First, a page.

The developer who broke the property should be [publicly humilitated][repremanded][dragged into the square and shot]

Defenestrated.

Because it's an awesome word.

That IS an awesome word.

spelling contestant: "Please use the word in a sentence." judge: "If not for the structurally laminated and tempered glass window, Steve Ballmer would have defenestrated the chair."

• Valued Service (unregistered) in reply to Jazz
Jazz:
faoileag:
This CodeSOD is a good example on why I have ambivalent feelings about Getters/Setters - people tend to think that they are just a smart way of expressing "public decimal mMidPrice" and tend to forget that underneath the nice syntax they are really fully-fledged methods.

This is why I love Ruby. Here's the complete code for both a getter and a setter for the property foo in a Ruby class:

`attr_accessor :foo`

That's it, that's all. The rest is magically generated by the language. It's pretty hard to screw that up.

(Captcha: 'acsi' -- ascii's little brother.)

.net 4.0

`public int Value { get; set; }`
• urza9814 (unregistered) in reply to Bananas
Bananas:
Hmmmm:
Zylon:
Dear Bruce,

DON'T EXPLAIN THE JOKE.

It wasn't a joke until it was explained. This wouldn't have been very funny...

It was a dark and stormy night, but the weather was not a deterrent to Craig.

But It was a dark and stormy night, the kind of night envisioned by Mr. Bulwer-Lytton. would have at at least sent a bunch of readers scurrying off to Google.

Nah, we would have just waited for someone else to explain it in the comments ;)

• Anonymous (unregistered) in reply to Valued Service
Valued Service:
`public int Value { get; set; }`

How is that any better than just

`public int value;`
?

• Ninja (unregistered) in reply to Anonymous

Because it hides the implementation details of the property, which allows for changes later (e.g. change notifications, DB updates, updating calculated values, etc.)

• Ken B (unregistered) in reply to Steve The Cynic
Steve The Cynic:
... example: C's square bracket array index notation is a nice syntax:

A[index] == *(A+index) <<== Always true in C, provided index is in range.

But it has its deceptive aspects, because A could be a naked pointer... (Thus leading to the common misbelief that C pointers and arrays are the same thing.)

Don't forget the commutative property of addition:

array[index] == *(array+index) == *(index+array) == index[array]

In C, given an array "array", these are equivalent:

array[42] 42[array]

(Of course, no one actually writes things like that on purpose, except for obfuscation.)

• Jazz (unregistered) in reply to chubertdev
chubertdev:
Jazz:
This is why I love Ruby. Here's the complete code for both a getter and a setter for the property foo in a Ruby class:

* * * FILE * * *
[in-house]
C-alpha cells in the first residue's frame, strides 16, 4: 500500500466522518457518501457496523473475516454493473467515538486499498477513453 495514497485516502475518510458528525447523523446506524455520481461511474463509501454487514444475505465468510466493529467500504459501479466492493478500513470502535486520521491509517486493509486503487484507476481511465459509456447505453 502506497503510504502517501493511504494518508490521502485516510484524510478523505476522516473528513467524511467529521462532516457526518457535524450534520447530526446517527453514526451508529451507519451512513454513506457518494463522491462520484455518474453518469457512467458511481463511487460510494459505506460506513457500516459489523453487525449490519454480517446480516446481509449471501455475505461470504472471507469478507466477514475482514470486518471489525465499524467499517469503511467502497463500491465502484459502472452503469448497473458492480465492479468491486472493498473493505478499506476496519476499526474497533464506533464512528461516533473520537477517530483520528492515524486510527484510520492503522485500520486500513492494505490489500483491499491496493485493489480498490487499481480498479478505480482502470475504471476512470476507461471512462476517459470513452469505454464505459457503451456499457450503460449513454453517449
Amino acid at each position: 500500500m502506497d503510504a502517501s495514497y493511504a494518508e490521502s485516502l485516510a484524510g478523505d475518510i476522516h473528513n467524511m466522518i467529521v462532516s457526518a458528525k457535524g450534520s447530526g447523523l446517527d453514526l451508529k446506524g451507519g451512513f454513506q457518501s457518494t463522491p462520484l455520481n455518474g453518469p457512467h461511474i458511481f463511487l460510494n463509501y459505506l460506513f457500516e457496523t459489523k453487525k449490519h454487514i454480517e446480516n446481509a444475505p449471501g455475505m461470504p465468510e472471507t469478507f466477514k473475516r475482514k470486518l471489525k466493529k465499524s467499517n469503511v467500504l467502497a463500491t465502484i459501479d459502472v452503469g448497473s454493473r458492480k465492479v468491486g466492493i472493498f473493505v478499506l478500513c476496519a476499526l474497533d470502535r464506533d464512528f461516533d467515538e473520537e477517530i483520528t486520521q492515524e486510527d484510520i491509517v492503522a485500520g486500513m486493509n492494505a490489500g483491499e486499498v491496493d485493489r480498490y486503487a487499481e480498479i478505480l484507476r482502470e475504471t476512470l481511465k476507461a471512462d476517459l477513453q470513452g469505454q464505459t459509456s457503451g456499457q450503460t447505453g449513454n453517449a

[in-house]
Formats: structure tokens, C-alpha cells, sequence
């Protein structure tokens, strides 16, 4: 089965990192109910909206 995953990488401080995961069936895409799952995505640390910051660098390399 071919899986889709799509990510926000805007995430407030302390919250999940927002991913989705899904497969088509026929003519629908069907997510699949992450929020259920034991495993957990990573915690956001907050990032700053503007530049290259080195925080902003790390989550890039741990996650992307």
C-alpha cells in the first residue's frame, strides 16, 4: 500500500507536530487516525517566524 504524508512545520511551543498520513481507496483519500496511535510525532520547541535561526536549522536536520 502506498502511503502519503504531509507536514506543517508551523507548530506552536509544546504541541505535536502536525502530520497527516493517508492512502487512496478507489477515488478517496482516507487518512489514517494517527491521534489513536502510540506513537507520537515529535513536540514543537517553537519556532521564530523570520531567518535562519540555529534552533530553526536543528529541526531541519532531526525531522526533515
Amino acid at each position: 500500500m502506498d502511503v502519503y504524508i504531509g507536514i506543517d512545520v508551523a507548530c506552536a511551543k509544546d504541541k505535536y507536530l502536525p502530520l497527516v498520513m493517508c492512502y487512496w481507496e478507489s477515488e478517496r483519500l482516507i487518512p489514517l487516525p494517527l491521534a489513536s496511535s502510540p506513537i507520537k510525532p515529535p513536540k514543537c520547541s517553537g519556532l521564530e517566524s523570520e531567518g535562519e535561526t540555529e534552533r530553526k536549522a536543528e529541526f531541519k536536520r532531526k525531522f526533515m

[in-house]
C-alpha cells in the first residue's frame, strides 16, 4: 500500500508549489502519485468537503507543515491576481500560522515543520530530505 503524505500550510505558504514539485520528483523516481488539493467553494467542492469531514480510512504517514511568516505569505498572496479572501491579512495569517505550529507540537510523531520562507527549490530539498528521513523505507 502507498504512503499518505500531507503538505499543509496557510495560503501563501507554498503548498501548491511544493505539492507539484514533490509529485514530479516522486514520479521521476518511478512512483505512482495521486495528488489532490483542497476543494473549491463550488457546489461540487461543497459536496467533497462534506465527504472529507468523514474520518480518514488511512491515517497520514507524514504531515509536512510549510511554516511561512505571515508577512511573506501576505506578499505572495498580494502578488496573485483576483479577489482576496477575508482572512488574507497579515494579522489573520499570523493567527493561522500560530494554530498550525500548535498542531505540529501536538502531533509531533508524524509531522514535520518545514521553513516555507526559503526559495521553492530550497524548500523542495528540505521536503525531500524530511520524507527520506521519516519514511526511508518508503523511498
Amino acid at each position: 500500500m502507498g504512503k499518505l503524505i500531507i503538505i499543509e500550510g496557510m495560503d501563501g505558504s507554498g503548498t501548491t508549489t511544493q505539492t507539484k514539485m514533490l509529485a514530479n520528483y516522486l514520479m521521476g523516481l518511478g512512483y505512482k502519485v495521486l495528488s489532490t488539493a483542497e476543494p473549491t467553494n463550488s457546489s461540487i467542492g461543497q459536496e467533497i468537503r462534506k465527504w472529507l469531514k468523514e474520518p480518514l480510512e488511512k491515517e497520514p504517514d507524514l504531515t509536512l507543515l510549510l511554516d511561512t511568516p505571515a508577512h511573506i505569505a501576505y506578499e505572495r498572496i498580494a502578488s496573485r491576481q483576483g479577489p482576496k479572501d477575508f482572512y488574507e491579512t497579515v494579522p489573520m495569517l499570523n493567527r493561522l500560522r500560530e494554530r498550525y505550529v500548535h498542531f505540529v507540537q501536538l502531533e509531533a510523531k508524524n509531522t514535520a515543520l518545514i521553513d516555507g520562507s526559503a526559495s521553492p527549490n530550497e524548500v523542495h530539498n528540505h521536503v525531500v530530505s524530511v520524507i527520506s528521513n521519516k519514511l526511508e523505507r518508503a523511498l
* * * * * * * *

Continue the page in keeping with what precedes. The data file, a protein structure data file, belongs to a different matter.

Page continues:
`attr_accessor :foo`

An auto-implemented property should have been used in this case:

`Public Property MidPrice() As Decimal`

That's VB I assume?

Ruby accessor: 15 chars + name of property VB accessor: 22 chars + name of property + name of type Advantage: Ruby

instigator:
.net has that too. In c# it's: SCOPE TYPE NAME {get; set;}

Ruby accessor: 15 chars + name of property C# accessor: 14 chars + name of scope + name of type + name of property Advantage: Ruby

Valued Service:
.net 4.0
`public int Value { get; set; }`

Ruby accessor: 15 chars + name of property VB.NET accessor: 14 chars + name of scope + name of type + name of property Advantage: Ruby

Barry, does this make Ruby awesome? It does, Other Barry, it does.

• chubertdev (cs)

are you seriously counting characters? don't you have kitten videos to go watch on youtube? o_O

(but bonus points for the Archer reference)

I always choose my programming language based not on lines of code, but on the # of characters on each line.

Gotta love when the WTF comes from VB, then the bandwagon jumpers come out to play. Don't blame the hammer, blame the one that can't seem to hit the nail.

• Nagesh (cs)

Some time language is chosen for you and you can not do a thing about it.

• Richard (unregistered) in reply to faoileag
faoileag:
... if the setter and the getter are not close together in the source ...

Which can't happen in VB.NET, or C#.

Tough luck if you're using VBScript, VBA, VB6 or Java though.

• Nightingale (unregistered) in reply to dkf
dkf:
The NULL value apparently came from a function that would specifically make the process panic nicely if the memory allocation failed;
dkf:
make the process panic nicely
dkf:
panic nicely
dkf:
panic nicely
dkf:
panic nicely

Panic. Nicely. O tempora, o mores. I need Valium.